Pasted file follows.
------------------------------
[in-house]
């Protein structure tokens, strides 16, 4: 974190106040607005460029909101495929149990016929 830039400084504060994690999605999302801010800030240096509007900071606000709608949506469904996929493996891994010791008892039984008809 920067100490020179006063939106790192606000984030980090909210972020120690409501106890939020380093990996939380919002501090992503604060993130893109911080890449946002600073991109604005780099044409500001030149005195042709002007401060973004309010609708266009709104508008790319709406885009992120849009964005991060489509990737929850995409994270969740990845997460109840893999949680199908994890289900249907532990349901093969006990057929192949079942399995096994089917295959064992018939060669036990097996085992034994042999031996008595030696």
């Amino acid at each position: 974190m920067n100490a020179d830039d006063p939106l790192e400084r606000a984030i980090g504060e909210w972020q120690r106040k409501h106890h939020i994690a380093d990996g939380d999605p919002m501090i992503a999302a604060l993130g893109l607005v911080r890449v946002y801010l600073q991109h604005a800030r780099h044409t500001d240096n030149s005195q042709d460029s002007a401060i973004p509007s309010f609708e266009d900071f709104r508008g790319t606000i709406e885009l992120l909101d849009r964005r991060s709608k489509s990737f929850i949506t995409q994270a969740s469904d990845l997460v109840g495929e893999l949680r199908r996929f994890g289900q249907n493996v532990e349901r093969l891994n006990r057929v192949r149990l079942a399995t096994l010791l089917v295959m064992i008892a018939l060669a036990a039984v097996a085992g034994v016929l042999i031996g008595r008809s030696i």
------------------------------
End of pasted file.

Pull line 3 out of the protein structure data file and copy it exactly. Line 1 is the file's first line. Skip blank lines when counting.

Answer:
């Amino acid at each position: 974190m920067n100490a020179d830039d006063p939106l790192e400084r606000a984030i980090g504060e909210w972020q120690r106040k409501h106890h939020i994690a380093d990996g939380d999605p919002m501090i992503a999302a604060l993130g893109l607005v911080r890449v946002y801010l600073q991109h604005a800030r780099h044409t500001d240096n030149s005195q042709d460029s002007a401060i973004p509007s309010f609708e266009d900071f709104r508008g790319t606000i709406e885009l992120l909101d849009r964005r991060s709608k489509s990737f929850i949506t995409q994270a969740s469904d990845l997460v109840g495929e893999l949680r199908r996929f994890g289900q249907n493996v532990e349901r093969l891994n006990r057929v192949r149990l079942a399995t096994l010791l089917v295959m064992i008892a018939l060669a036990a039984v097996a085992g034994v016929l042999i031996g008595r008809s030696i």